Purpose ' To provide administrators at an Australian university with data on the feasibility of redirecting under-utilised computer laboratories facilities into a distributed high performance computing facility. Design/methodology/approach ' The individual log-in records for each computer located in the computer laboratories at the university were investigated. The log-in data were investigated over a 24-hour/seven day a week period between June 2001 and August 2003. The data were analysed in terms of student access to the computer facilities during 'normal' business hours, weekend times, and the semester breaks. Findings ' The computer laboratories were hugely under-utilised, with less than 10 per cent of all log-ins occurring during off peak times (7 pm-8 am). Similarly, only weekends were likewise under-utilised. This strongly suggests that this spare computer capacity could be used for alternate means during these times. Research limitations/implications ' Future research needs to determine whether the needs of the general computer laboratory user who requires a stable and secure system can coexist with the users of a high performance computer facility where different software and differently configured computer systems are required. Practical implications ' This research has the potential for universities to utilise more effectively their computer laboratory resources by allocating under-utilised resources into other projects, such as to a high performance computing facility (HPCF). The cost of these re-allocated resources would be a fraction of the cost compared to a scenario in which a separate dedicated HPCF had to be provided. Originality/value ' This paper suggests an alternate utilisation of the spare computing laboratory resources available at many universities.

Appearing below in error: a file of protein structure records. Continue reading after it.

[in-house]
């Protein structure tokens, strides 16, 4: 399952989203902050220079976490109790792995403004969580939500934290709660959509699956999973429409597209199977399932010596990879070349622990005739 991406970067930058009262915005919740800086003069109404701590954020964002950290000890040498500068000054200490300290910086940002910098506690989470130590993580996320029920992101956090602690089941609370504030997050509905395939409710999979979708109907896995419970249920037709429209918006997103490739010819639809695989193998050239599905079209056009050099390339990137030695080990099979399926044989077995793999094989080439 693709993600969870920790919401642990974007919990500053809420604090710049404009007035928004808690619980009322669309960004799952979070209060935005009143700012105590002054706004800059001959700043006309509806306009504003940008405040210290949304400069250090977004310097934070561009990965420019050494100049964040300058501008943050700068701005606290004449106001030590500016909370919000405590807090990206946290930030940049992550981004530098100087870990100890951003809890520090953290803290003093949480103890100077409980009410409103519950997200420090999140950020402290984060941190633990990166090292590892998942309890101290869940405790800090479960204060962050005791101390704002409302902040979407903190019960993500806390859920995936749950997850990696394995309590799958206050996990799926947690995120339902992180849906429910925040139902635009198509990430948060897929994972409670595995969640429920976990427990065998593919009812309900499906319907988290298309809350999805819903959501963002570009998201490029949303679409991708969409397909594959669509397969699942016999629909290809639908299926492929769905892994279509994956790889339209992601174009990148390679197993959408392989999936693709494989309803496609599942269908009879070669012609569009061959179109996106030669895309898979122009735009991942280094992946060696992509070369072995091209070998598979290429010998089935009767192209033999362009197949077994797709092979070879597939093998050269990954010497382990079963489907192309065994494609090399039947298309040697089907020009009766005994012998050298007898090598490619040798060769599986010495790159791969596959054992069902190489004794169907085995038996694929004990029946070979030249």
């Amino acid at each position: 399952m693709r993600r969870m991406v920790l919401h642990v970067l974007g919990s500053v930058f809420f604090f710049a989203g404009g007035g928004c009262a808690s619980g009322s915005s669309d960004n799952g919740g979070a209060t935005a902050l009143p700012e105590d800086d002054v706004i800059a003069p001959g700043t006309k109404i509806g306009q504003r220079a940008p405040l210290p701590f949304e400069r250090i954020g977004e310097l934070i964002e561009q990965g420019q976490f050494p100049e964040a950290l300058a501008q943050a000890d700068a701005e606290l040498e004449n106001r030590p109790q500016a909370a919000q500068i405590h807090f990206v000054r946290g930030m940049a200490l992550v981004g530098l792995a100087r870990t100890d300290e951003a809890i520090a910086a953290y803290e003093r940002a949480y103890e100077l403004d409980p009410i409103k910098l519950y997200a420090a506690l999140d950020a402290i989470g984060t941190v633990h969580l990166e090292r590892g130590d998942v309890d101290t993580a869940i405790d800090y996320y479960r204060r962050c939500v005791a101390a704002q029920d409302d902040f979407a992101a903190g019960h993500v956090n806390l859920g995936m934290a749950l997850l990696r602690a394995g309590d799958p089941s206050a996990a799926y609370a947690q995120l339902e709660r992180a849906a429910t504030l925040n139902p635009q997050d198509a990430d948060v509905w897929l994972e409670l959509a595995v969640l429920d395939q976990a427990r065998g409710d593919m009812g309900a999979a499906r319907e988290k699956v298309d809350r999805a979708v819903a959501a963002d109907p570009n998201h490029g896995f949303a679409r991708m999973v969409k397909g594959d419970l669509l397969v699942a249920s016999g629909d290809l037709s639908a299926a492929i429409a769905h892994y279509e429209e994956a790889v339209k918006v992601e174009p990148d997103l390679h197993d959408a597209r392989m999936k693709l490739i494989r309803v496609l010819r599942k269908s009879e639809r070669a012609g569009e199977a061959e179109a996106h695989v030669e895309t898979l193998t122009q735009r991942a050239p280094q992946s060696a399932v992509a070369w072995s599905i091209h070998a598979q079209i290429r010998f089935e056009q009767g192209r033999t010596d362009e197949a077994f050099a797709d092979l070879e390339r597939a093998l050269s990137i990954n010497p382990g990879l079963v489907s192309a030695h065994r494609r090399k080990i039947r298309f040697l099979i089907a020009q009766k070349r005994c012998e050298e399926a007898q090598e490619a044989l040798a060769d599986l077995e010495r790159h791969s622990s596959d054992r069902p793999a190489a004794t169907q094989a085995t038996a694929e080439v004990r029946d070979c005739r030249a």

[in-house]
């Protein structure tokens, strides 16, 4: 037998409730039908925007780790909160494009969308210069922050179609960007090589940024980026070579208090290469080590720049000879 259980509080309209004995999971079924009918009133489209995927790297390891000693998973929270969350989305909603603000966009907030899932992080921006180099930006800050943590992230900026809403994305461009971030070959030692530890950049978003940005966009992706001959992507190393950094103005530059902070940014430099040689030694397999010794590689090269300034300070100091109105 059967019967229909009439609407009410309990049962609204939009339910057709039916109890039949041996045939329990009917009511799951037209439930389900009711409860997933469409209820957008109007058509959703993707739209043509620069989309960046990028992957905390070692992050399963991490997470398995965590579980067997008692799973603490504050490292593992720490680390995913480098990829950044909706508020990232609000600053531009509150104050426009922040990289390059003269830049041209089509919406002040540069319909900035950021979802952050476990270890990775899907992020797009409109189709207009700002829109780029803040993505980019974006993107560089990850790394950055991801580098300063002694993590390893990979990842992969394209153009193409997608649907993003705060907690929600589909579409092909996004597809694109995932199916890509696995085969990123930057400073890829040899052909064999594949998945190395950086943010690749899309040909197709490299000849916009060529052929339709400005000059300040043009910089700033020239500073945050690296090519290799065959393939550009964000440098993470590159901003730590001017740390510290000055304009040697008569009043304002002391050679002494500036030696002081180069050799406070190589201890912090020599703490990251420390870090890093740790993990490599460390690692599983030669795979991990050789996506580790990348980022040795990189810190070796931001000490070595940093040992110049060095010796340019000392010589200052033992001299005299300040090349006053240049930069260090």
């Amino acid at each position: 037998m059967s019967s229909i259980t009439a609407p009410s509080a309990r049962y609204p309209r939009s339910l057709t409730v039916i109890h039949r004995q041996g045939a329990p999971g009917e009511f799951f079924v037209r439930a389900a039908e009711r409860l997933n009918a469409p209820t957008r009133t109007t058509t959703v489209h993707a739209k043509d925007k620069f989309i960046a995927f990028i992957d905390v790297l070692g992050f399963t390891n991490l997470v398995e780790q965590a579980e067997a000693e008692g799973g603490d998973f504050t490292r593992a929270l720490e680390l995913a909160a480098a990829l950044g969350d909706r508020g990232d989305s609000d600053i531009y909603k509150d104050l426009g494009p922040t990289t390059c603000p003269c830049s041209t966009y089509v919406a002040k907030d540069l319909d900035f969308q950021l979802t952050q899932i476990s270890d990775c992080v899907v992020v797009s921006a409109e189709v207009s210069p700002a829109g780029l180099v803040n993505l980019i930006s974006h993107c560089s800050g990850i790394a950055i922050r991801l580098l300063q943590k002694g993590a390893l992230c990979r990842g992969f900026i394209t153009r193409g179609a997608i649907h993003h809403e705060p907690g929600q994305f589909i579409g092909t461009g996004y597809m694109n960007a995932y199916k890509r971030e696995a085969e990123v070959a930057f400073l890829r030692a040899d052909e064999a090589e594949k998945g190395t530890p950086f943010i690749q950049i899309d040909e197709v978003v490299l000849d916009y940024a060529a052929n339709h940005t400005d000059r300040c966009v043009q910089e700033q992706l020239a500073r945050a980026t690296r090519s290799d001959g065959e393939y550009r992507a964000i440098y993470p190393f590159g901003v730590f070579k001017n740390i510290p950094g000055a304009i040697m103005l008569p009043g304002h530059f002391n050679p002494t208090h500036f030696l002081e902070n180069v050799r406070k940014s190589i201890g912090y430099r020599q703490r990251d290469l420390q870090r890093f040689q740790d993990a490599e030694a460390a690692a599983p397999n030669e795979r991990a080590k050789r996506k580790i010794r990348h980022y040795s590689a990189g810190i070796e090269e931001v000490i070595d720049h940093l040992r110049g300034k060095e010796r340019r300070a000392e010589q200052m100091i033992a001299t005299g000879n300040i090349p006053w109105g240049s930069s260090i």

|Number of pages||9|
|Journal||International Journal of Information and Learning Technology|
|Publication status||Published - 2005|